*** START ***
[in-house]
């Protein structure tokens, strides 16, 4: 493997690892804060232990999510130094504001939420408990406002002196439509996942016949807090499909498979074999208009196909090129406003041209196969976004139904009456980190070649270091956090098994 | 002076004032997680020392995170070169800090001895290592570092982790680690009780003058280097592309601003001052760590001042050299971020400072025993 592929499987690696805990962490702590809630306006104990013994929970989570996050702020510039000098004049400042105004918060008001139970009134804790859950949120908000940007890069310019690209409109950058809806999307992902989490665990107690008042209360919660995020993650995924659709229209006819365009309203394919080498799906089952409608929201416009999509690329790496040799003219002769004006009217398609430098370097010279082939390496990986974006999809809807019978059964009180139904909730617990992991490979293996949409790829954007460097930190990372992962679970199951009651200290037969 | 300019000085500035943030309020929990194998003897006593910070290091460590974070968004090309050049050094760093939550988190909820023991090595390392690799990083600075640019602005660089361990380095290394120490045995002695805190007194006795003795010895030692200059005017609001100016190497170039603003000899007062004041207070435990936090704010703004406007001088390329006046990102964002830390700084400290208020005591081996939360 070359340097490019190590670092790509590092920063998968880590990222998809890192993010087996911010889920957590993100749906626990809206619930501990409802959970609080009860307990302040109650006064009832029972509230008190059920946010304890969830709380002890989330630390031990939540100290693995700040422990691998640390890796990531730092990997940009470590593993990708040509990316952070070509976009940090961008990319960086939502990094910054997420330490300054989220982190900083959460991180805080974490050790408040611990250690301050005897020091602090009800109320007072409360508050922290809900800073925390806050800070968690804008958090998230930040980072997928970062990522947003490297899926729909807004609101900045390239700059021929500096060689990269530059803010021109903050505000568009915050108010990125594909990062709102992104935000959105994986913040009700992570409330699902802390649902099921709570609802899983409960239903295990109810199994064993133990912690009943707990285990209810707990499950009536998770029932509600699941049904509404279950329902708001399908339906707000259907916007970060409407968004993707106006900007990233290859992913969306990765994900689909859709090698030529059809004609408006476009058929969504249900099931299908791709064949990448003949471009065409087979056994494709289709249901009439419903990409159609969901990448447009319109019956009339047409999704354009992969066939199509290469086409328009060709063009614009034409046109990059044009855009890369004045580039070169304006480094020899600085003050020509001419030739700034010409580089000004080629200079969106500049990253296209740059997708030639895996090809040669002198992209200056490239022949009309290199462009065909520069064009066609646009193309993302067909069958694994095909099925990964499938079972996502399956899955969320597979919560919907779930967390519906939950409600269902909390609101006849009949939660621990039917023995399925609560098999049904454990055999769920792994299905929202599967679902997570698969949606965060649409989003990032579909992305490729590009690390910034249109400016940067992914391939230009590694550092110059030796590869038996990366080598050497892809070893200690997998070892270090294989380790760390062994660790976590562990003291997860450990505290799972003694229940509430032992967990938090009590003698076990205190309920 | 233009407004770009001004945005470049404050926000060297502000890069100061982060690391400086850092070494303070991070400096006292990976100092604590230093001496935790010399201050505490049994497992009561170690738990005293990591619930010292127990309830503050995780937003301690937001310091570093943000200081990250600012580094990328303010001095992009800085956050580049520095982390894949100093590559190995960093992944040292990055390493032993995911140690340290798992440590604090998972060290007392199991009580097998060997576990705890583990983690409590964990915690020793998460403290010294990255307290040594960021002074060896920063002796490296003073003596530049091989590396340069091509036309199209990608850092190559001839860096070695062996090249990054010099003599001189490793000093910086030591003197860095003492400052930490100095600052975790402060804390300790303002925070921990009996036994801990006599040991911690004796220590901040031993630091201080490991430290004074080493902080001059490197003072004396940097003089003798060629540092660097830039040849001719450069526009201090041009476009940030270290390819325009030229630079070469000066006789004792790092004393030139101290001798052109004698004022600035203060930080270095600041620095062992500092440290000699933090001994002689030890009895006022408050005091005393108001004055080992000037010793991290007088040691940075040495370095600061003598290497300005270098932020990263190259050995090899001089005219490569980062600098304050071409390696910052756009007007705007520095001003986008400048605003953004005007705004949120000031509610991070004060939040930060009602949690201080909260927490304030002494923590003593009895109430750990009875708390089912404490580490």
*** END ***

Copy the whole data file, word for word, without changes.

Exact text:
[in-house]
């Protein structure tokens, strides 16, 4: 493997690892804060232990999510130094504001939420408990406002002196439509996942016949807090499909498979074999208009196909090129406003041209196969976004139904009456980190070649270091956090098994 | 002076004032997680020392995170070169800090001895290592570092982790680690009780003058280097592309601003001052760590001042050299971020400072025993 592929499987690696805990962490702590809630306006104990013994929970989570996050702020510039000098004049400042105004918060008001139970009134804790859950949120908000940007890069310019690209409109950058809806999307992902989490665990107690008042209360919660995020993650995924659709229209006819365009309203394919080498799906089952409608929201416009999509690329790496040799003219002769004006009217398609430098370097010279082939390496990986974006999809809807019978059964009180139904909730617990992991490979293996949409790829954007460097930190990372992962679970199951009651200290037969 | 300019000085500035943030309020929990194998003897006593910070290091460590974070968004090309050049050094760093939550988190909820023991090595390392690799990083600075640019602005660089361990380095290394120490045995002695805190007194006795003795010895030692200059005017609001100016190497170039603003000899007062004041207070435990936090704010703004406007001088390329006046990102964002830390700084400290208020005591081996939360 070359340097490019190590670092790509590092920063998968880590990222998809890192993010087996911010889920957590993100749906626990809206619930501990409802959970609080009860307990302040109650006064009832029972509230008190059920946010304890969830709380002890989330630390031990939540100290693995700040422990691998640390890796990531730092990997940009470590593993990708040509990316952070070509976009940090961008990319960086939502990094910054997420330490300054989220982190900083959460991180805080974490050790408040611990250690301050005897020091602090009800109320007072409360508050922290809900800073925390806050800070968690804008958090998230930040980072997928970062990522947003490297899926729909807004609101900045390239700059021929500096060689990269530059803010021109903050505000568009915050108010990125594909990062709102992104935000959105994986913040009700992570409330699902802390649902099921709570609802899983409960239903295990109810199994064993133990912690009943707990285990209810707990499950009536998770029932509600699941049904509404279950329902708001399908339906707000259907916007970060409407968004993707106006900007990233290859992913969306990765994900689909859709090698030529059809004609408006476009058929969504249900099931299908791709064949990448003949471009065409087979056994494709289709249901009439419903990409159609969901990448447009319109019956009339047409999704354009992969066939199509290469086409328009060709063009614009034409046109990059044009855009890369004045580039070169304006480094020899600085003050020509001419030739700034010409580089000004080629200079969106500049990253296209740059997708030639895996090809040669002198992209200056490239022949009309290199462009065909520069064009066609646009193309993302067909069958694994095909099925990964499938079972996502399956899955969320597979919560919907779930967390519906939950409600269902909390609101006849009949939660621990039917023995399925609560098999049904454990055999769920792994299905929202599967679902997570698969949606965060649409989003990032579909992305490729590009690390910034249109400016940067992914391939230009590694550092110059030796590869038996990366080598050497892809070893200690997998070892270090294989380790760390062994660790976590562990003291997860450990505290799972003694229940509430032992967990938090009590003698076990205190309920 | 233009407004770009001004945005470049404050926000060297502000890069100061982060690391400086850092070494303070991070400096006292990976100092604590230093001496935790010399201050505490049994497992009561170690738990005293990591619930010292127990309830503050995780937003301690937001310091570093943000200081990250600012580094990328303010001095992009800085956050580049520095982390894949100093590559190995960093992944040292990055390493032993995911140690340290798992440590604090998972060290007392199991009580097998060997576990705890583990983690409590964990915690020793998460403290010294990255307290040594960021002074060896920063002796490296003073003596530049091989590396340069091509036309199209990608850092190559001839860096070695062996090249990054010099003599001189490793000093910086030591003197860095003492400052930490100095600052975790402060804390300790303002925070921990009996036994801990006599040991911690004796220590901040031993630091201080490991430290004074080493902080001059490197003072004396940097003089003798060629540092660097830039040849001719450069526009201090041009476009940030270290390819325009030229630079070469000066006789004792790092004393030139101290001798052109004698004022600035203060930080270095600041620095062992500092440290000699933090001994002689030890009895006022408050005091005393108001004055080992000037010793991290007088040691940075040495370095600061003598290497300005270098932020990263190259050995090899001089005219490569980062600098304050071409390696910052756009007007705007520095001003986008400048605003953004005007705004949120000031509610991070004060939040930060009602949690201080909260927490304030002494923590003593009895109430750990009875708390089912404490580490």